TPMS BYPASS - Tyre Pressure Sensor Bypass
No products in the cart

Tire Pressure Sensor Cost – Is It Worth It?

by Dec 14, 2020TPMS Bypass

A lot of expenses come with owning a car from loans to insurance fees. If you have a tire pressure monitoring system (TPMS), then you have to add a TPMS sensor replacement to the list of things you need to spend on. 

What Is a Tire Pressure Sensor?

Each wheel has a tire pressure sensor or transponder. They monitor how much air each wheel has, specifically if it is at the recommended level. 

The sensor always communicates with the TPMS, transmitting the information to the vehicle’s computer system. When any of the tire is underinflated, the TPMS warning light turns on. 

In case you didn’t know, it is the icon on the dashboard that is horseshoe-shaped with an exclamation point in the middle. The sign is actually an image of a flattened tire tread and sidewall.

The sensors continuously work, staying on while your vehicle is running. However, they can stop working due to a variety of reasons. When this happens, you have to replace them.

Importance of a Tire Pressure Sensor

Essentially, the sensors are an integral part of the TPMS as it is responsible for determining if the tire’s pressure is within the manufacturer’s recommended level.

Maintaining normal tire pressure is key to staying safe on the road. Having an overinflated tire is just as dangerous as having an underinflated one. 

When there is too much air in the wheel, the tires may wear down on you at a faster rate than they should. Worse, the tire may burst. Meanwhile, if the air is not enough, you are going to have a difficult time controlling your vehicle. As a result, your tires may overheat and even blowout.

When the TPMS alerts you about an overinflated or underinflated tire, all you need to do is to add air to your tire or take air out of it.

Tire Pressure Sensor Cost and Other Facts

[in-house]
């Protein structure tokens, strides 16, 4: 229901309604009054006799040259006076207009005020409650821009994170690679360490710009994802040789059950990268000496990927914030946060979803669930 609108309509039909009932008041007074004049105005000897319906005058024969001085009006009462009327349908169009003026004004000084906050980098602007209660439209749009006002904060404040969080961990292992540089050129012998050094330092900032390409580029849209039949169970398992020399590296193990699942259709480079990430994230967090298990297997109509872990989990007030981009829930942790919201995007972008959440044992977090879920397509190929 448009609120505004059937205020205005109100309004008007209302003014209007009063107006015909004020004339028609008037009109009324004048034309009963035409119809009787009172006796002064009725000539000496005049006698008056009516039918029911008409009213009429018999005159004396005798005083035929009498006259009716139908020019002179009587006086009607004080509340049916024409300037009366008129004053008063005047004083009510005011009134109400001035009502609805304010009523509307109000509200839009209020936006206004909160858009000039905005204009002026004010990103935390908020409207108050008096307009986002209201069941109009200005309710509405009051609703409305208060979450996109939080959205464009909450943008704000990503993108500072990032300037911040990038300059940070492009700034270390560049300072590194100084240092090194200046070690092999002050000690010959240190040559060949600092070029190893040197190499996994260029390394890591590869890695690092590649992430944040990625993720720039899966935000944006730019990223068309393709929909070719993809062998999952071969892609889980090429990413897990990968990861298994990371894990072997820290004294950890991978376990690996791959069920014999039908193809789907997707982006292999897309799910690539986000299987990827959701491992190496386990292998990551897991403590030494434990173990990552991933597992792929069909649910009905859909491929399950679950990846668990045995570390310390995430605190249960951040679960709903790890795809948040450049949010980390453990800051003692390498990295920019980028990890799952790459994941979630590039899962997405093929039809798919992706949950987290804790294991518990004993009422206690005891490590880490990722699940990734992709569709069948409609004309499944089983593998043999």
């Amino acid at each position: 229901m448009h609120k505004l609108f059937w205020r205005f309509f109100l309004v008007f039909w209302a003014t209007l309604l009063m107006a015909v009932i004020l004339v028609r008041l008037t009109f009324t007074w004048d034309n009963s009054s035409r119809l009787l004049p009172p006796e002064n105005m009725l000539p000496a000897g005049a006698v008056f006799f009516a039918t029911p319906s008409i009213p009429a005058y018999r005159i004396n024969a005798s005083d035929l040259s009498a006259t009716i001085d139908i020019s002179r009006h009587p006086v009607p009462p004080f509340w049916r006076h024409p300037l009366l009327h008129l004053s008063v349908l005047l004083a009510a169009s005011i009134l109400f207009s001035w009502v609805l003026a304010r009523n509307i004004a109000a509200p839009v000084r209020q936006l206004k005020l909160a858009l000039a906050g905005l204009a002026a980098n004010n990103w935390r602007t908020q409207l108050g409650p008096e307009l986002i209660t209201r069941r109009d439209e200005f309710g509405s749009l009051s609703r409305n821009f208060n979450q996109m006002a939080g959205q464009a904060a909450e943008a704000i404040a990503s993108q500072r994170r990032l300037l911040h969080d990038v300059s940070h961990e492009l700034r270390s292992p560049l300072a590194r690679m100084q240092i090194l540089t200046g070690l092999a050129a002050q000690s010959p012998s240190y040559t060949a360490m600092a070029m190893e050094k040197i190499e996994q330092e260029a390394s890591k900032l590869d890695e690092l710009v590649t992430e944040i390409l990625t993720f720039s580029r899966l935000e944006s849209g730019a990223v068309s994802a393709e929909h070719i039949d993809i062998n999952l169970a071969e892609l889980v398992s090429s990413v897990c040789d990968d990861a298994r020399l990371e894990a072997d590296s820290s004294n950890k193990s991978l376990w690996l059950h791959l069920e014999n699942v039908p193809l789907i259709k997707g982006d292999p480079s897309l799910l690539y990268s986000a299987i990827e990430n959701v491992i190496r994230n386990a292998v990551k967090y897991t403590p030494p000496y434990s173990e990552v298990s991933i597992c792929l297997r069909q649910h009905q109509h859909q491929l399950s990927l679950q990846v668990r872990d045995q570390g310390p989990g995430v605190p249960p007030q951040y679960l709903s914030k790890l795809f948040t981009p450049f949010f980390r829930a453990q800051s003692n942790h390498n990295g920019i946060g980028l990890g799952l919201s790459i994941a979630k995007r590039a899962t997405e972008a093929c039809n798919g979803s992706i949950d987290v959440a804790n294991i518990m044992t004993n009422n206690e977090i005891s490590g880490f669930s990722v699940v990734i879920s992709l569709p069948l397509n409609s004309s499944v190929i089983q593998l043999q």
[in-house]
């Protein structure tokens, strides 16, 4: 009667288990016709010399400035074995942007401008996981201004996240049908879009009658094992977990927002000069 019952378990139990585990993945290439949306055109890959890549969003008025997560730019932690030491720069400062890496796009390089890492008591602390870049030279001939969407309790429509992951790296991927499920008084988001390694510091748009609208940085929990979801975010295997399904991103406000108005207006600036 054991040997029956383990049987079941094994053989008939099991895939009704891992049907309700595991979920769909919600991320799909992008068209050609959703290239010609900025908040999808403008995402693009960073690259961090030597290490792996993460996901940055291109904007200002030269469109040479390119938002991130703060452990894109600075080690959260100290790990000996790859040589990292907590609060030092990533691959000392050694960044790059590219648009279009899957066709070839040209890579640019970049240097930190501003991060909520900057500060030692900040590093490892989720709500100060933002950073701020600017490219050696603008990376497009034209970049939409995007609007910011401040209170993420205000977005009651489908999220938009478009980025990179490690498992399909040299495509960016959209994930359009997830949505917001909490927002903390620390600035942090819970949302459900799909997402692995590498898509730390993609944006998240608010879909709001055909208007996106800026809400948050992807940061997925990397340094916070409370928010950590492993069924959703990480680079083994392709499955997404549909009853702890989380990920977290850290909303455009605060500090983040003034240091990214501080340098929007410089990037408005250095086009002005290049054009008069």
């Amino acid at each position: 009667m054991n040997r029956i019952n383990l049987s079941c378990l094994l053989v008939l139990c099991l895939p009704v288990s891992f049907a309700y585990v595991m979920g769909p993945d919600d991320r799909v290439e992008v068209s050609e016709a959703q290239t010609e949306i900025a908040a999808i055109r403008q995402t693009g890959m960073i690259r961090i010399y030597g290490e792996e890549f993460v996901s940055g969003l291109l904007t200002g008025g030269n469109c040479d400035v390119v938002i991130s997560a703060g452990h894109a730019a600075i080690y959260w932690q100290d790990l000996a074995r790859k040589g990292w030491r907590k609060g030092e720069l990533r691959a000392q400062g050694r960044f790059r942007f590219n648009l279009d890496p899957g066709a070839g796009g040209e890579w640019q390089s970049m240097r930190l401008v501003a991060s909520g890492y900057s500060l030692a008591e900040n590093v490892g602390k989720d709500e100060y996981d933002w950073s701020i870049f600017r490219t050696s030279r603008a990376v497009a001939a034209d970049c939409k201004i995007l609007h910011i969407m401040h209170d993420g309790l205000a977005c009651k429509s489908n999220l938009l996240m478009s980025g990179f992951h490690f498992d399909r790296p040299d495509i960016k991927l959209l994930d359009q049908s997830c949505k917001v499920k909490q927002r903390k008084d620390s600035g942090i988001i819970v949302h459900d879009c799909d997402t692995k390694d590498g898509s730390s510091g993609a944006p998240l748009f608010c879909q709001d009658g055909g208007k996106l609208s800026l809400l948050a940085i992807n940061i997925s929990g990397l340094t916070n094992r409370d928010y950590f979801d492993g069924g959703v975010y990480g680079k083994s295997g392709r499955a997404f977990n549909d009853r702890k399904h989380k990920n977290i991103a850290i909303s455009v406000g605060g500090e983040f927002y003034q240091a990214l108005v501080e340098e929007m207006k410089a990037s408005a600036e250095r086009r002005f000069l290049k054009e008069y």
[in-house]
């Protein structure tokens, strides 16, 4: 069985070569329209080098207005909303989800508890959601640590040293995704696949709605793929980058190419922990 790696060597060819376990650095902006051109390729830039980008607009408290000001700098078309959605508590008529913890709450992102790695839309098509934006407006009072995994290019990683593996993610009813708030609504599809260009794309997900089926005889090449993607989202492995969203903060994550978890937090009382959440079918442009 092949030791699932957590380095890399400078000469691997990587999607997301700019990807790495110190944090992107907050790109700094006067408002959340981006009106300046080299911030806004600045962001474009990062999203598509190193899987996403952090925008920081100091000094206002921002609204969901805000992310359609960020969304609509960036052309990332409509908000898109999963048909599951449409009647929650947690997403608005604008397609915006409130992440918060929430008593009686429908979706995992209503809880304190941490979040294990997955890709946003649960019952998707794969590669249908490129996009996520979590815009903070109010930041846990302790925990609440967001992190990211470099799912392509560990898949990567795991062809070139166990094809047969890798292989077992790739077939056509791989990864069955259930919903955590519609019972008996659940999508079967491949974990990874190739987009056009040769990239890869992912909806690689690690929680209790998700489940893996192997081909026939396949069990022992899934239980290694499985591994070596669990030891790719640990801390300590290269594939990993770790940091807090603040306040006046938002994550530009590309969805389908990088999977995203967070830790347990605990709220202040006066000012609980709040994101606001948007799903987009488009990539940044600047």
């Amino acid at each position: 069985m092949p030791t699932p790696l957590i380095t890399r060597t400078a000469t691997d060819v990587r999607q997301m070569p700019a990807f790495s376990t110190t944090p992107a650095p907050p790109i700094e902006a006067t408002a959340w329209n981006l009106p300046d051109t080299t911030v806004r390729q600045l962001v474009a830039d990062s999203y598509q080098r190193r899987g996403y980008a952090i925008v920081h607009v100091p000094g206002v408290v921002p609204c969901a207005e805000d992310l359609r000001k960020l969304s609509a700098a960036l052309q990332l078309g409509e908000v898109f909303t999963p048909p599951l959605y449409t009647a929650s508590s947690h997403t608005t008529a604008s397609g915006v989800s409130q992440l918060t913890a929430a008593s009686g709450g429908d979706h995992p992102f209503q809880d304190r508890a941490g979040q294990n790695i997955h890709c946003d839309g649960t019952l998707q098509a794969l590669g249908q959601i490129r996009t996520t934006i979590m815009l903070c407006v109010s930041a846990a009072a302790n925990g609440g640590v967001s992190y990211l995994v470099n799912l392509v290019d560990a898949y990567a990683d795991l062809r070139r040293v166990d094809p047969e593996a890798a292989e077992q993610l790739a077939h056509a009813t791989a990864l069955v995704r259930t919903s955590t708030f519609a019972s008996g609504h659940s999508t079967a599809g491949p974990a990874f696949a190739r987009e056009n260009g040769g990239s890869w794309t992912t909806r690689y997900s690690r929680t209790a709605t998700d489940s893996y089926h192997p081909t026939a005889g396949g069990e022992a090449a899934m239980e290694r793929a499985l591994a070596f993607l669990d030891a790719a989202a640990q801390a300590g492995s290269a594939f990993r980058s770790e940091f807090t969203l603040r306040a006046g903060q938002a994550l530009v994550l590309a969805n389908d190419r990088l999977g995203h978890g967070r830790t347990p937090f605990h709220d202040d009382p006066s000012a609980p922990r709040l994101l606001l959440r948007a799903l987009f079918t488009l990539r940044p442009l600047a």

Like your tires, TPMS sensors do go through wear and tear and eventually, they need to be replaced. 

The price of tire pressure replacement sensor varies depending on various factors like type, brand and the kind of vehicle you have. It can range from €38 to €100 for the valves alone. You also have to pay for the mounting and programming of these sensors.

The expense may seem manageable, especially since these devices usually just need replacing (due to battery issues) after 4 to 5 years. However, TPMS sensors do not just bog down because their battery ran out.

They also stop working when they get damaged. But unlike a sensor with a battery that is not working, a broken one can be annoying because it can cause the TPMS warning light to come on. The light does not go off until the damaged sensor is fixed or replaced.

As mentioned earlier, the cost to have the tire pressure fixed or replaced is relatively affordable. However, if the sensors keep getting damaged, then you would have to repeatedly spend on replacements, and this can be hard on your wallet. 

Remember, while these devices are created to withstand harsh driving conditions, they can still get damaged when you always run over potholes or drive on rough roads. 

Hence, some people just opt to disable their tire pressure monitoring system, instead of repeatedly dealing with and spending on a busted tire pressure sensor. They do this using a using a top-quality TPMS bypass emulator.

Ultimately, a tire pressure sensor is worth spending on given its safety benefit. It should be noted though that having them can result in a huge expense if you are not diligent in caring for your tires.

Are you tired of spending on tire pressure sensor replacement? Why not disable or reset your TPMS? We offer top-quality TPMS bypass emulators that are designed by engineers. Call us today on UK: +44(0) 77 837 25020 or IRL: +353(0)83 847 8878.

More from our blog


  1. What Is The Mercedes Benz Service B Checklist? - VROOMO

    […] Xentry diagnosis system after the service is completed. The tire pressure is also corrected and the tire pressure monitoring system is reset before the vehicle is returned to the […]


Submit a Comment

Your email address will not be published. Required fields are marked *